I enjoy listening to all kinds of classical music on CD and radio but this was the first time I’d been to a live concert.

It started with Dvorak’s Cello Concerto which I hadn’t heard before. It was in three movements. The ‘Allegro’ was an energetic, fun, toe-tapping piece that at times almost sounded like folk music. It was a great start to the night. The ‘Adagio ma non troppo’ was slower and calmer but the orchestra and the cellist, Raphael Wallfisch, still maintained the sparkle from the Allegro. The solo flute also stood out as particularly beautiful.

Then the ‘Allegro moderato’ concluded the concerto. It was fantastic. The cellist and Tamas Andras, the lead violin, seemed to be having a musical conversation, almost chatting and laughing as they sent the tune from one to the other. It was such fun to watch and something you don’t get to see when you are only listening to a recording. The final moments were amazing and the audience had started to clap before the music had ended! It was a lovely, ‘feel good’ piece of music. I hope I can buy a recording of Raphael Wallfisch playing it. There was so much applause that he came back in and treated the audience to a Bach solo. This was a lucky, surprise extra.

After the interval, conductor Marios Papadopoulos made an announcement that the concert’s sponsor, who was in the audience, was celebrating his 70th birthday. The conductor turned and led the orchestra in a stirring rendition of ‘Happy Birthday’ and all the audience sang - another example of how live concerts can throw in the unexpected.

Holst wrote pieces for seven of the planets in our solar system and I know this music well so it was exciting to hear it played live. First, Mars, The Bringer of War, exploded into life. In comparison with recordings I’ve heard, this was simply overpowering in its performance. Every note seemed to storm through my body, almost forcing me to catch my breath. It felt gigantic. Venus, Mercury and Jupiter followed. Venus, in contrast to Mars, was calming, beautiful and had a sense of total perfection; as if this was how life should be. Where Venus had been calm, Saturn, the Bringer of Old Age, was tranquil and soft. Easy on the ears, Saturn felt like a place to reflect on the journey so far.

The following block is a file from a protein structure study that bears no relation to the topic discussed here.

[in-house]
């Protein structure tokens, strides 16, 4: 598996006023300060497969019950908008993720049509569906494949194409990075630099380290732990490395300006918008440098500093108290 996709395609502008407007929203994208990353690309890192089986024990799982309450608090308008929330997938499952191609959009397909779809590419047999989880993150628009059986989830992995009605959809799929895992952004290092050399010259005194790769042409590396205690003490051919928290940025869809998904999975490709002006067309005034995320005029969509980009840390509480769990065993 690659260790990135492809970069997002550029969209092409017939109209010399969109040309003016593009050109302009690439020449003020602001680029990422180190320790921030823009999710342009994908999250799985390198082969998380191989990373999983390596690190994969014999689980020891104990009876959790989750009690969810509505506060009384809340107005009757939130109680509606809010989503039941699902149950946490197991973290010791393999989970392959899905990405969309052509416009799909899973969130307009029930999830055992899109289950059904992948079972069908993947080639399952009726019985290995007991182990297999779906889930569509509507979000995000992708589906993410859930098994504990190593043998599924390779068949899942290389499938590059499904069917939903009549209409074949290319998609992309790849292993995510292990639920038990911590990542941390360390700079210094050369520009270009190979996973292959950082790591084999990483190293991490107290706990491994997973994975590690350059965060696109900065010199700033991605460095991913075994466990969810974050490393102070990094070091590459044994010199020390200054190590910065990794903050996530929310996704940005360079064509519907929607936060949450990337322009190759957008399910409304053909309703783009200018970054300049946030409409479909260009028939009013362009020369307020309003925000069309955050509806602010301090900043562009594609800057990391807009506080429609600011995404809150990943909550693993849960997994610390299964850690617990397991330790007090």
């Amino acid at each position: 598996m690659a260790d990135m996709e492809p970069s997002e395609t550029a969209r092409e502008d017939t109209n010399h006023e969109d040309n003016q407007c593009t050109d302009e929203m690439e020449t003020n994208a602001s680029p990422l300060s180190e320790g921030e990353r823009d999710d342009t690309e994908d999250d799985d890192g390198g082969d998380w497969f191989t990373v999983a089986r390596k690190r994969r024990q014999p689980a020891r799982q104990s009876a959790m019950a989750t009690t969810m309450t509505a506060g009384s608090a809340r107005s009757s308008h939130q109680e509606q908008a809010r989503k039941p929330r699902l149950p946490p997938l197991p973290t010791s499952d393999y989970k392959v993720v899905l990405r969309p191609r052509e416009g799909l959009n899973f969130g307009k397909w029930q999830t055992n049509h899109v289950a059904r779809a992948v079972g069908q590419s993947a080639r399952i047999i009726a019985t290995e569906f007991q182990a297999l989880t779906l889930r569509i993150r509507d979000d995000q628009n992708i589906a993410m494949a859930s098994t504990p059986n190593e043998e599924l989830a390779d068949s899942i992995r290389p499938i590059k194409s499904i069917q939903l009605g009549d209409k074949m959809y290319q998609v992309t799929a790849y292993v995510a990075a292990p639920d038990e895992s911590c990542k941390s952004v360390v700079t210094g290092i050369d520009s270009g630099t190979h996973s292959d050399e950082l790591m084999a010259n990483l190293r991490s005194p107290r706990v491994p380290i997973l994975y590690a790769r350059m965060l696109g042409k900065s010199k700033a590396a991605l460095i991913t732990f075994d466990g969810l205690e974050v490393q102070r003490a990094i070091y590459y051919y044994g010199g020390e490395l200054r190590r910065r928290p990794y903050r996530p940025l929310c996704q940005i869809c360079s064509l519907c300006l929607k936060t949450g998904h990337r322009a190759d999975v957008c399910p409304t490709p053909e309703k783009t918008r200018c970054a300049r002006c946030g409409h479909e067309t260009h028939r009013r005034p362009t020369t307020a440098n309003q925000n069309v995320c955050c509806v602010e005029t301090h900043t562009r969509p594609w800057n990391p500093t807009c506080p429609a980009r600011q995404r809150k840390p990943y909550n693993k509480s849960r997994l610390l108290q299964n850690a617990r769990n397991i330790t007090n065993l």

Then came my favourite piece of the night: Uranus, the Magician. This has been the part of the Planets I have enjoyed most in recordings. It was made even more special by the fact the orchestra seemed to unite and give it everything they had left, especially the percussionist on drums who, oblivious to the audience, really appeared to be having a good time, almost dancing as he played. Finally, Neptune, the Mystic arrived in a sea of magic. Out of nowhere, as the music was approaching conclusion, came the off-stage voices of the Chorus, so softly I could barely tell they had started, so beautiful it was as if the audience was being carried into outer space by angels. It was a lovely ending to a memorable night.

I now really want to go to more concerts and have already begun looking. I think I’m hooked!

By Steven Williams (age 16)

Steven's concert took place at the Sheldonian in Oxford on 5th April 2008 Raphael Wallfisch – Cello, Marios Papadopoulos – Conductor Tamas Andras – Guest Leader